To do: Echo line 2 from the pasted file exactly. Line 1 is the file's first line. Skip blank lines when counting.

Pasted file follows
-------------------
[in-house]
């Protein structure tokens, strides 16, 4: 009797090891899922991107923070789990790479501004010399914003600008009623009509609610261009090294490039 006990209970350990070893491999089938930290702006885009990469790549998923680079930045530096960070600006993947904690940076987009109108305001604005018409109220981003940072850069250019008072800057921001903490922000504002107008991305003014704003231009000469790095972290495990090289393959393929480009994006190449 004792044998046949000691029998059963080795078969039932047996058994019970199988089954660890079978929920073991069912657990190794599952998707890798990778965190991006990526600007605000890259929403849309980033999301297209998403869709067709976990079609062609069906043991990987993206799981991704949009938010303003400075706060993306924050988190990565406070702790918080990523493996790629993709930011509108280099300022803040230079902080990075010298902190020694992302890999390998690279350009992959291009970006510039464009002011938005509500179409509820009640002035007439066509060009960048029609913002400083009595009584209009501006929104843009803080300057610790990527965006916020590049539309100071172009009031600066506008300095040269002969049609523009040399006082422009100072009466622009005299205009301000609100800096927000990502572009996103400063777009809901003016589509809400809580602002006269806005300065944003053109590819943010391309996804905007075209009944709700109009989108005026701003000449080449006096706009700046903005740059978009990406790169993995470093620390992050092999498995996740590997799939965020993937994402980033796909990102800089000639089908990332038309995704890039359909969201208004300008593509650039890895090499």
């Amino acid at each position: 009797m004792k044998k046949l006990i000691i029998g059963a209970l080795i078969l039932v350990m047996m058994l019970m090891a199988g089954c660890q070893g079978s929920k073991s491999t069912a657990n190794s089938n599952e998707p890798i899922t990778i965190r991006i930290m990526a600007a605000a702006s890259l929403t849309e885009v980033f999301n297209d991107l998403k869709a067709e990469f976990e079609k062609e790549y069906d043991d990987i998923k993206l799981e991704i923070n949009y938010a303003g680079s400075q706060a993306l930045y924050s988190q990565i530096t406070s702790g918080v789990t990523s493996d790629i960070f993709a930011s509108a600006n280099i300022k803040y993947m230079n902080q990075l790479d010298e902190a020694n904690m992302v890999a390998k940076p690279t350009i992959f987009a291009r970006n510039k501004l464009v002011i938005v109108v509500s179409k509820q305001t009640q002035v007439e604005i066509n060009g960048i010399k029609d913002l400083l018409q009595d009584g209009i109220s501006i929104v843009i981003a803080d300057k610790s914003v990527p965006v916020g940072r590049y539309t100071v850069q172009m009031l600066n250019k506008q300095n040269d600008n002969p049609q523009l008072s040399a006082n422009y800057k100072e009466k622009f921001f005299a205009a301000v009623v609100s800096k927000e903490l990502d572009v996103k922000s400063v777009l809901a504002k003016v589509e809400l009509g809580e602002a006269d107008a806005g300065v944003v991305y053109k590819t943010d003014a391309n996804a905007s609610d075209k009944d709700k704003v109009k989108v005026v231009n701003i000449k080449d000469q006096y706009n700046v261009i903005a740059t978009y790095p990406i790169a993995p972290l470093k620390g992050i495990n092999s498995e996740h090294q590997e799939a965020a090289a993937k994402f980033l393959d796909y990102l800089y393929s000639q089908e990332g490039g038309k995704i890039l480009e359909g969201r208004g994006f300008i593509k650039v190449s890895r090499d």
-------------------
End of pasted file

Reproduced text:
């Protein structure tokens, strides 16, 4: 009797090891899922991107923070789990790479501004010399914003600008009623009509609610261009090294490039 006990209970350990070893491999089938930290702006885009990469790549998923680079930045530096960070600006993947904690940076987009109108305001604005018409109220981003940072850069250019008072800057921001903490922000504002107008991305003014704003231009000469790095972290495990090289393959393929480009994006190449 004792044998046949000691029998059963080795078969039932047996058994019970199988089954660890079978929920073991069912657990190794599952998707890798990778965190991006990526600007605000890259929403849309980033999301297209998403869709067709976990079609062609069906043991990987993206799981991704949009938010303003400075706060993306924050988190990565406070702790918080990523493996790629993709930011509108280099300022803040230079902080990075010298902190020694992302890999390998690279350009992959291009970006510039464009002011938005509500179409509820009640002035007439066509060009960048029609913002400083009595009584209009501006929104843009803080300057610790990527965006916020590049539309100071172009009031600066506008300095040269002969049609523009040399006082422009100072009466622009005299205009301000609100800096927000990502572009996103400063777009809901003016589509809400809580602002006269806005300065944003053109590819943010391309996804905007075209009944709700109009989108005026701003000449080449006096706009700046903005740059978009990406790169993995470093620390992050092999498995996740590997799939965020993937994402980033796909990102800089000639089908990332038309995704890039359909969201208004300008593509650039890895090499």